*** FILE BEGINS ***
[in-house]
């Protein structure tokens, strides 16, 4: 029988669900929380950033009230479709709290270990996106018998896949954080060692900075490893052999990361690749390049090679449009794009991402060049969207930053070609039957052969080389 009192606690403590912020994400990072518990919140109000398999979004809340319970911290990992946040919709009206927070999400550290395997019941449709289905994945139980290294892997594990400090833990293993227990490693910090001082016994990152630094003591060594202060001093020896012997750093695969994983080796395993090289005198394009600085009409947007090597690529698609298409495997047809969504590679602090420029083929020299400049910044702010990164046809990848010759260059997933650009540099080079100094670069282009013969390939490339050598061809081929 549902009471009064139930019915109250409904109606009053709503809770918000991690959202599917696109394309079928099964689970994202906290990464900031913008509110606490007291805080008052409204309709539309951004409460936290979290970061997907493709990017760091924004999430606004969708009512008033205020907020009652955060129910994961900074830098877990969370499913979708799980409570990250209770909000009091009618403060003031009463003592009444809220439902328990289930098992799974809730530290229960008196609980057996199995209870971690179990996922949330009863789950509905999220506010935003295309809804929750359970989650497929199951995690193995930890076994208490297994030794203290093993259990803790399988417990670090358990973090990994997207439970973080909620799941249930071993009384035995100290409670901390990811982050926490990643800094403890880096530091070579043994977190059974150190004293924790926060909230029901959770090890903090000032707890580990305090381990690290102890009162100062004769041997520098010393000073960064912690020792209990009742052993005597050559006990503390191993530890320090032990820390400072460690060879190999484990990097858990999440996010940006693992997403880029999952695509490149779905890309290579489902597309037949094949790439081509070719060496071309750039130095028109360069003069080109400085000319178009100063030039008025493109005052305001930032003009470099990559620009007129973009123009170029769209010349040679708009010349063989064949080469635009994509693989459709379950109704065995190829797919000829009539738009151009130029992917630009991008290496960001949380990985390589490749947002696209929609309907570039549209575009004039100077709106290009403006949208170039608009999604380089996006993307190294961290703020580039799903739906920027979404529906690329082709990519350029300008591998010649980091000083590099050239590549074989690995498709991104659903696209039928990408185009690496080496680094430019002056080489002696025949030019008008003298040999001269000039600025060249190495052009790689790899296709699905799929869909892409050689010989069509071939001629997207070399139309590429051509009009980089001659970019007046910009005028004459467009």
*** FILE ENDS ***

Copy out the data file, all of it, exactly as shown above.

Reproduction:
[in-house]
């Protein structure tokens, strides 16, 4: 029988669900929380950033009230479709709290270990996106018998896949954080060692900075490893052999990361690749390049090679449009794009991402060049969207930053070609039957052969080389 009192606690403590912020994400990072518990919140109000398999979004809340319970911290990992946040919709009206927070999400550290395997019941449709289905994945139980290294892997594990400090833990293993227990490693910090001082016994990152630094003591060594202060001093020896012997750093695969994983080796395993090289005198394009600085009409947007090597690529698609298409495997047809969504590679602090420029083929020299400049910044702010990164046809990848010759260059997933650009540099080079100094670069282009013969390939490339050598061809081929 549902009471009064139930019915109250409904109606009053709503809770918000991690959202599917696109394309079928099964689970994202906290990464900031913008509110606490007291805080008052409204309709539309951004409460936290979290970061997907493709990017760091924004999430606004969708009512008033205020907020009652955060129910994961900074830098877990969370499913979708799980409570990250209770909000009091009618403060003031009463003592009444809220439902328990289930098992799974809730530290229960008196609980057996199995209870971690179990996922949330009863789950509905999220506010935003295309809804929750359970989650497929199951995690193995930890076994208490297994030794203290093993259990803790399988417990670090358990973090990994997207439970973080909620799941249930071993009384035995100290409670901390990811982050926490990643800094403890880096530091070579043994977190059974150190004293924790926060909230029901959770090890903090000032707890580990305090381990690290102890009162100062004769041997520098010393000073960064912690020792209990009742052993005597050559006990503390191993530890320090032990820390400072460690060879190999484990990097858990999440996010940006693992997403880029999952695509490149779905890309290579489902597309037949094949790439081509070719060496071309750039130095028109360069003069080109400085000319178009100063030039008025493109005052305001930032003009470099990559620009007129973009123009170029769209010349040679708009010349063989064949080469635009994509693989459709379950109704065995190829797919000829009539738009151009130029992917630009991008290496960001949380990985390589490749947002696209929609309907570039549209575009004039100077709106290009403006949208170039608009999604380089996006993307190294961290703020580039799903739906920027979404529906690329082709990519350029300008591998010649980091000083590099050239590549074989690995498709991104659903696209039928990408185009690496080496680094430019002056080489002696025949030019008008003298040999001269000039600025060249190495052009790689790899296709699905799929869909892409050689010989069509071939001629997207070399139309590429051509009009980089001659970019007046910009005028004459467009």